Pop City Innovation News

May 21, 2013
Pop City Media

Innovative product development and manufacturing is not new in Pittsburgh. Each week, Pop City tech and innovation reporter Deb Smit has a plethora of companies and concepts to choose from when reporting on the next big thing.

A study completed at Forbes Regional Hospital in Monroeville could lead to physical therapy sessions being replaced with a device you would use in your home.

The study was done to see if electrical muscle stimulation, or EMS, is as effective as standard physical therapy in helping patients recover from joint replacement surgery.

Dr. Michael Levine, the principal investigator, said he wanted to have an alternative treatment for patients.

Carnegie Mellon University

Imagine this situation: There is a fire in a warehouse creeping toward explosive material.

But instead of the fire department sending in firefighters, a robot saves the day by moving the material to a safe location.

A robotics team at Carnegie Mellon University is working to create that robot.

The team says the robot looks like a monkey and is named CHIMP (CMU Highly Intelligent Mobile Platform).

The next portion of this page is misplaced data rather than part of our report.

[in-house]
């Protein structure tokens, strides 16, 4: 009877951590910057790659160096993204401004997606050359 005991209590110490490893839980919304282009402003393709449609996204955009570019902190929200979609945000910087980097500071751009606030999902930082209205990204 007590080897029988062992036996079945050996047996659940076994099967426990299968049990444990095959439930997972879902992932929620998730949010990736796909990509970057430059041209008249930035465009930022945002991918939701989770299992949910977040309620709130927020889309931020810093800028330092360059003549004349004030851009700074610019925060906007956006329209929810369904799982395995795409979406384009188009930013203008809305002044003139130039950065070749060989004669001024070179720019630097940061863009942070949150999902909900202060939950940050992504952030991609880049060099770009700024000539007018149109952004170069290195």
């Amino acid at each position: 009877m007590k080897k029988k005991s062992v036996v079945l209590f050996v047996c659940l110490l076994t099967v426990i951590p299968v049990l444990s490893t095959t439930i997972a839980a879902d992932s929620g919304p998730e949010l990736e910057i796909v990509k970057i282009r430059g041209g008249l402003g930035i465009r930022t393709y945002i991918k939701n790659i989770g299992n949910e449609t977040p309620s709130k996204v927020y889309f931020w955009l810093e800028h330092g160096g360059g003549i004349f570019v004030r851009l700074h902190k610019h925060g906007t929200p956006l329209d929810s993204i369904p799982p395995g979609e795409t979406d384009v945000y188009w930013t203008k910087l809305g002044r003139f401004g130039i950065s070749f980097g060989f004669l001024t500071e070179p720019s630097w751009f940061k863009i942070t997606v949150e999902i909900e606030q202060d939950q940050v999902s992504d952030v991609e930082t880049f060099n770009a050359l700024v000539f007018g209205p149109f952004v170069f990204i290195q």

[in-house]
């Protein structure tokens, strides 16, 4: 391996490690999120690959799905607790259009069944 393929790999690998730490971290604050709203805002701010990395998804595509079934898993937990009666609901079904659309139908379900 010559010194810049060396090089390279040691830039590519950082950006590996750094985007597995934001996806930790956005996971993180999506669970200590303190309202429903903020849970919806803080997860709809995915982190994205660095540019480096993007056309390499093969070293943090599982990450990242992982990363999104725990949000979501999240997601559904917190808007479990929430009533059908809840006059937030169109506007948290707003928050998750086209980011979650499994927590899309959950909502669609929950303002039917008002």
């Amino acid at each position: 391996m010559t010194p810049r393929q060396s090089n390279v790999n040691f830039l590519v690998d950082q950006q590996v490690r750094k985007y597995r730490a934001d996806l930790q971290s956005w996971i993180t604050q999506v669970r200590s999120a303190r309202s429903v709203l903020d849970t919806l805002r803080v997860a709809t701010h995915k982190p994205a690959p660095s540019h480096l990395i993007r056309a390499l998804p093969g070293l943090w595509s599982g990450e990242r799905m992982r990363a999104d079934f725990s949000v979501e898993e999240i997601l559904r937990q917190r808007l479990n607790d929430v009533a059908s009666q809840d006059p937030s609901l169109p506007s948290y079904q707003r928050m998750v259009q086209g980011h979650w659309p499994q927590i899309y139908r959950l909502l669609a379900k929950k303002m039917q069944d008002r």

The machine is being built to work in human situations with tools normal responders would work with.

Deanna Garcia/90.5 WESA

Pennsylvania’s film tax credit program is lauded by state and local officials as a success, and one state lawmaker wants to implement a similar tax credit program for another entertainment industry – video games.

State Senator Daylin Leach (D-Montgomery) has introduced the Video Game Tax Production Credit bill aimed at attracting game developers to the state. He said the video gaming industry is huge and growing.  

Gavin Newsom on Citizenville

Feb 28, 2013
Gavin Newsom / Facebook

WESA 90.5 reporter Kevin Gavin interviews California Lieutenant Governor and former Mayor of San Francisco Gavin Newsom about his book Citizenville: How to Take the Town Square Digital and Reinvent Government. Newsom discusses how ordinary citizens can use new digital tools to dissolve political gridlock and transform American democracy.